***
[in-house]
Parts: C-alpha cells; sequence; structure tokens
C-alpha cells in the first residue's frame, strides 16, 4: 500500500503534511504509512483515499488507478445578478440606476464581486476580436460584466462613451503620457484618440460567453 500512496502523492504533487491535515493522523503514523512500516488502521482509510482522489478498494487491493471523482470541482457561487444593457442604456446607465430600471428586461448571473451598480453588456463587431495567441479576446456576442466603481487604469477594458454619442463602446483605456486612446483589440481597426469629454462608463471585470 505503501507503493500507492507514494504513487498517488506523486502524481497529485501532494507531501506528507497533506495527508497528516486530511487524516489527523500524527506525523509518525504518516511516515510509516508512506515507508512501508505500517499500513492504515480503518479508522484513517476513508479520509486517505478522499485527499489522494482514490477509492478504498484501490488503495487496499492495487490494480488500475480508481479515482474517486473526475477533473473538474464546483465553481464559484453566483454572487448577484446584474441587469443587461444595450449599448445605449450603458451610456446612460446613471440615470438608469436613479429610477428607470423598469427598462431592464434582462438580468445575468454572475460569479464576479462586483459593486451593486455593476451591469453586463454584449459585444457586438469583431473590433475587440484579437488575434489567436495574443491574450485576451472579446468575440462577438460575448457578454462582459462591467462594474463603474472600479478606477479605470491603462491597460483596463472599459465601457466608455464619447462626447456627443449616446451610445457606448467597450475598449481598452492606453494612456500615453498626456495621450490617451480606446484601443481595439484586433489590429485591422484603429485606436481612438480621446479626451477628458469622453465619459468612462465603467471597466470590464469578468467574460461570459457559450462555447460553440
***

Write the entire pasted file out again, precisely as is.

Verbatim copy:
[in-house]
Parts: C-alpha cells; sequence; structure tokens
C-alpha cells in the first residue's frame, strides 16, 4: 500500500503534511504509512483515499488507478445578478440606476464581486476580436460584466462613451503620457484618440460567453 500512496502523492504533487491535515493522523503514523512500516488502521482509510482522489478498494487491493471523482470541482457561487444593457442604456446607465430600471428586461448571473451598480453588456463587431495567441479576446456576442466603481487604469477594458454619442463602446483605456486612446483589440481597426469629454462608463471585470 505503501507503493500507492507514494504513487498517488506523486502524481497529485501532494507531501506528507497533506495527508497528516486530511487524516489527523500524527506525523509518525504518516511516515510509516508512506515507508512501508505500517499500513492504515480503518479508522484513517476513508479520509486517505478522499485527499489522494482514490477509492478504498484501490488503495487496499492495487490494480488500475480508481479515482474517486473526475477533473473538474464546483465553481464559484453566483454572487448577484446584474441587469443587461444595450449599448445605449450603458451610456446612460446613471440615470438608469436613479429610477428607470423598469427598462431592464434582462438580468445575468454572475460569479464576479462586483459593486451593486455593476451591469453586463454584449459585444457586438469583431473590433475587440484579437488575434489567436495574443491574450485576451472579446468575440462577438460575448457578454462582459462591467462594474463603474472600479478606477479605470491603462491597460483596463472599459465601457466608455464619447462626447456627443449616446451610445457606448467597450475598449481598452492606453494612456500615453498626456495621450490617451480606446484601443481595439484586433489590429485591422484603429485606436481612438480621446479626451477628458469622453465619459468612462465603467471597466470590464469578468467574460461570459457559450462555447460553440